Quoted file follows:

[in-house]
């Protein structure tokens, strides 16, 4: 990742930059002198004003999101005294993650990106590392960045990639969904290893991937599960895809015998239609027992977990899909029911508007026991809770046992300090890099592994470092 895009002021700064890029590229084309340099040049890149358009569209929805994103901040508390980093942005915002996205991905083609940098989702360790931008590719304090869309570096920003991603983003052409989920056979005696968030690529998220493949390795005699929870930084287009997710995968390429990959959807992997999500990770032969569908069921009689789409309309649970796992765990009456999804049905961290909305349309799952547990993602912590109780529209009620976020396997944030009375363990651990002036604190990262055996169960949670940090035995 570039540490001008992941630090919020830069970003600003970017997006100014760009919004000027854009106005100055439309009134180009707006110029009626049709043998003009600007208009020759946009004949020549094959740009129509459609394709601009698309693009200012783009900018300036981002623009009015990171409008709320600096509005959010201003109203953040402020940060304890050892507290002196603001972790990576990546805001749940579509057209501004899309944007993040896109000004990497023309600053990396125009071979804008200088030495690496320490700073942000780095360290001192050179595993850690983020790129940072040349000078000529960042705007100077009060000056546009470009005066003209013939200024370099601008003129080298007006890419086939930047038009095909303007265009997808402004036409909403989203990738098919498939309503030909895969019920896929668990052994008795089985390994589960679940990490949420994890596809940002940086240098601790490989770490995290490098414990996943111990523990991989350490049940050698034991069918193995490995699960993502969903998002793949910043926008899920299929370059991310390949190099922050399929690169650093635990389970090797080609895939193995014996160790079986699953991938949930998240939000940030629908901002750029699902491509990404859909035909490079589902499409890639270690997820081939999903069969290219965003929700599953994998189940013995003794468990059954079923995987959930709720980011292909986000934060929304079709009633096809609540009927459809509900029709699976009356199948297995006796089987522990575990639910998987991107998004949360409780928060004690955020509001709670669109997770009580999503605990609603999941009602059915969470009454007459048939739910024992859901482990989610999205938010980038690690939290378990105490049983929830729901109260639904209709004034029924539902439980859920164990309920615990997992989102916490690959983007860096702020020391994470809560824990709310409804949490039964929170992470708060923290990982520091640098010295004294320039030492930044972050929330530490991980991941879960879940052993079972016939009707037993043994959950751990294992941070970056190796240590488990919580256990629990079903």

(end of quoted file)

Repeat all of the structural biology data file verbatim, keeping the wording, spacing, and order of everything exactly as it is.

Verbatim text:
[in-house]
């Protein structure tokens, strides 16, 4: 990742930059002198004003999101005294993650990106590392960045990639969904290893991937599960895809015998239609027992977990899909029911508007026991809770046992300090890099592994470092 895009002021700064890029590229084309340099040049890149358009569209929805994103901040508390980093942005915002996205991905083609940098989702360790931008590719304090869309570096920003991603983003052409989920056979005696968030690529998220493949390795005699929870930084287009997710995968390429990959959807992997999500990770032969569908069921009689789409309309649970796992765990009456999804049905961290909305349309799952547990993602912590109780529209009620976020396997944030009375363990651990002036604190990262055996169960949670940090035995 570039540490001008992941630090919020830069970003600003970017997006100014760009919004000027854009106005100055439309009134180009707006110029009626049709043998003009600007208009020759946009004949020549094959740009129509459609394709601009698309693009200012783009900018300036981002623009009015990171409008709320600096509005959010201003109203953040402020940060304890050892507290002196603001972790990576990546805001749940579509057209501004899309944007993040896109000004990497023309600053990396125009071979804008200088030495690496320490700073942000780095360290001192050179595993850690983020790129940072040349000078000529960042705007100077009060000056546009470009005066003209013939200024370099601008003129080298007006890419086939930047038009095909303007265009997808402004036409909403989203990738098919498939309503030909895969019920896929668990052994008795089985390994589960679940990490949420994890596809940002940086240098601790490989770490995290490098414990996943111990523990991989350490049940050698034991069918193995490995699960993502969903998002793949910043926008899920299929370059991310390949190099922050399929690169650093635990389970090797080609895939193995014996160790079986699953991938949930998240939000940030629908901002750029699902491509990404859909035909490079589902499409890639270690997820081939999903069969290219965003929700599953994998189940013995003794468990059954079923995987959930709720980011292909986000934060929304079709009633096809609540009927459809509900029709699976009356199948297995006796089987522990575990639910998987991107998004949360409780928060004690955020509001709670669109997770009580999503605990609603999941009602059915969470009454007459048939739910024992859901482990989610999205938010980038690690939290378990105490049983929830729901109260639904209709004034029924539902439980859920164990309920615990997992989102916490690959983007860096702020020391994470809560824990709310409804949490039964929170992470708060923290990982520091640098010295004294320039030492930044972050929330530490991980991941879960879940052993079972016939009707037993043994959950751990294992941070970056190796240590488990919580256990629990079903």